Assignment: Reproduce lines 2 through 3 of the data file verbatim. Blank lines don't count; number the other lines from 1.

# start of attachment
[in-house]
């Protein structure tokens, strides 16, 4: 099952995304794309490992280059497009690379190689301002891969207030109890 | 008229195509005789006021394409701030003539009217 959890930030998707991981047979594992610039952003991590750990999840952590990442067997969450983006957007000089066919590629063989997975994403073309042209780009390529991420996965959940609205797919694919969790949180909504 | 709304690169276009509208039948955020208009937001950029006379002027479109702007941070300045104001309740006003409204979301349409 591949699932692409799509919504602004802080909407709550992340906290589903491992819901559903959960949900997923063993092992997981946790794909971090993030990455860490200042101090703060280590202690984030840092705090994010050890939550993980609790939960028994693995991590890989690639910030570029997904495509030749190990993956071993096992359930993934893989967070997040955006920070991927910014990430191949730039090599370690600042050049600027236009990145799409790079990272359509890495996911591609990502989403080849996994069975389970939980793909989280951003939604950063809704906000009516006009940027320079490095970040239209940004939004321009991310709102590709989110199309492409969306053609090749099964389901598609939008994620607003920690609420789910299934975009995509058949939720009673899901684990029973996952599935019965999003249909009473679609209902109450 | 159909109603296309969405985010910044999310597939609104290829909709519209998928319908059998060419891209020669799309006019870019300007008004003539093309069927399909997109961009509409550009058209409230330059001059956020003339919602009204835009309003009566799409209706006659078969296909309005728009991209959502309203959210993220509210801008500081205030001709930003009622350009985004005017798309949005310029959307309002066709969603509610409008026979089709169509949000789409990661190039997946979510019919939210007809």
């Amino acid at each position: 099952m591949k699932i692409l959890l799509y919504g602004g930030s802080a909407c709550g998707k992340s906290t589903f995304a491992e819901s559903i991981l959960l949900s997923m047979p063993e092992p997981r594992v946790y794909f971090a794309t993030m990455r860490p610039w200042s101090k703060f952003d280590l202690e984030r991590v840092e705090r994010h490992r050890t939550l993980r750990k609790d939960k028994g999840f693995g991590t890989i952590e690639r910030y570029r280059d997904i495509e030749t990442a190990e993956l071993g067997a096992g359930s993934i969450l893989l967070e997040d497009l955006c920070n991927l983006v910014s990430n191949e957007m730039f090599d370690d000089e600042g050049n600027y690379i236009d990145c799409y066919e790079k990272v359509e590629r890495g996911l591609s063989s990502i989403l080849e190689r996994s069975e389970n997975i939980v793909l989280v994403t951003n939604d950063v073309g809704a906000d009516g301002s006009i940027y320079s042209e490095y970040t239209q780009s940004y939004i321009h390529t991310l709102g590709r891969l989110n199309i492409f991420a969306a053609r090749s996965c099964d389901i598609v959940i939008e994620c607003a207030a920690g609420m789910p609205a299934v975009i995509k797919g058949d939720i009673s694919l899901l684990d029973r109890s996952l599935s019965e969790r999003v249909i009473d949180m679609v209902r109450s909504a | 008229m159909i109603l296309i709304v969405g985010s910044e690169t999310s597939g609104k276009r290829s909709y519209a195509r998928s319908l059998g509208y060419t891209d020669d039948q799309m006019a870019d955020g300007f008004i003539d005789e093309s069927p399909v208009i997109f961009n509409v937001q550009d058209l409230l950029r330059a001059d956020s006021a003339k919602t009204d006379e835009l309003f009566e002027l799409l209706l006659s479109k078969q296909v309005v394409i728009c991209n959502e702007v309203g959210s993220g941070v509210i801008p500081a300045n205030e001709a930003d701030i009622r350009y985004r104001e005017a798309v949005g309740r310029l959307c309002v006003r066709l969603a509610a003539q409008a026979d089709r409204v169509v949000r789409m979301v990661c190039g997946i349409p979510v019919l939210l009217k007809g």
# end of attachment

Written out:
């Protein structure tokens, strides 16, 4: 099952995304794309490992280059497009690379190689301002891969207030109890 | 008229195509005789006021394409701030003539009217 959890930030998707991981047979594992610039952003991590750990999840952590990442067997969450983006957007000089066919590629063989997975994403073309042209780009390529991420996965959940609205797919694919969790949180909504 | 709304690169276009509208039948955020208009937001950029006379002027479109702007941070300045104001309740006003409204979301349409 591949699932692409799509919504602004802080909407709550992340906290589903491992819901559903959960949900997923063993092992997981946790794909971090993030990455860490200042101090703060280590202690984030840092705090994010050890939550993980609790939960028994693995991590890989690639910030570029997904495509030749190990993956071993096992359930993934893989967070997040955006920070991927910014990430191949730039090599370690600042050049600027236009990145799409790079990272359509890495996911591609990502989403080849996994069975389970939980793909989280951003939604950063809704906000009516006009940027320079490095970040239209940004939004321009991310709102590709989110199309492409969306053609090749099964389901598609939008994620607003920690609420789910299934975009995509058949939720009673899901684990029973996952599935019965999003249909009473679609209902109450 | 159909109603296309969405985010910044999310597939609104290829909709519209998928319908059998060419891209020669799309006019870019300007008004003539093309069927399909997109961009509409550009058209409230330059001059956020003339919602009204835009309003009566799409209706006659078969296909309005728009991209959502309203959210993220509210801008500081205030001709930003009622350009985004005017798309949005310029959307309002066709969603509610409008026979089709169509949000789409990661190039997946979510019919939210007809």
């Amino acid at each position: 099952m591949k699932i692409l959890l799509y919504g602004g930030s802080a909407c709550g998707k992340s906290t589903f995304a491992e819901s559903i991981l959960l949900s997923m047979p063993e092992p997981r594992v946790y794909f971090a794309t993030m990455r860490p610039w200042s101090k703060f952003d280590l202690e984030r991590v840092e705090r994010h490992r050890t939550l993980r750990k609790d939960k028994g999840f693995g991590t890989i952590e690639r910030y570029r280059d997904i495509e030749t990442a190990e993956l071993g067997a096992g359930s993934i969450l893989l967070e997040d497009l955006c920070n991927l983006v910014s990430n191949e957007m730039f090599d370690d000089e600042g050049n600027y690379i236009d990145c799409y066919e790079k990272v359509e590629r890495g996911l591609s063989s990502i989403l080849e190689r996994s069975e389970n997975i939980v793909l989280v994403t951003n939604d950063v073309g809704a906000d009516g301002s006009i940027y320079s042209e490095y970040t239209q780009s940004y939004i321009h390529t991310l709102g590709r891969l989110n199309i492409f991420a969306a053609r090749s996965c099964d389901i598609v959940i939008e994620c607003a207030a920690g609420m789910p609205a299934v975009i995509k797919g058949d939720i009673s694919l899901l684990d029973r109890s996952l599935s019965e969790r999003v249909i009473d949180m679609v209902r109450s909504a | 008229m159909i109603l296309i709304v969405g985010s910044e690169t999310s597939g609104k276009r290829s909709y519209a195509r998928s319908l059998g509208y060419t891209d020669d039948q799309m006019a870019d955020g300007f008004i003539d005789e093309s069927p399909v208009i997109f961009n509409v937001q550009d058209l409230l950029r330059a001059d956020s006021a003339k919602t009204d006379e835009l309003f009566e002027l799409l209706l006659s479109k078969q296909v309005v394409i728009c991209n959502e702007v309203g959210s993220g941070v509210i801008p500081a300045n205030e001709a930003d701030i009622r350009y985004r104001e005017a798309v949005g309740r310029l959307c309002v006003r066709l969603a509610a003539q409008a026979d089709r409204v169509v949000r789409m979301v990661c190039g997946i349409p979510v019919l939210l009217k007809g």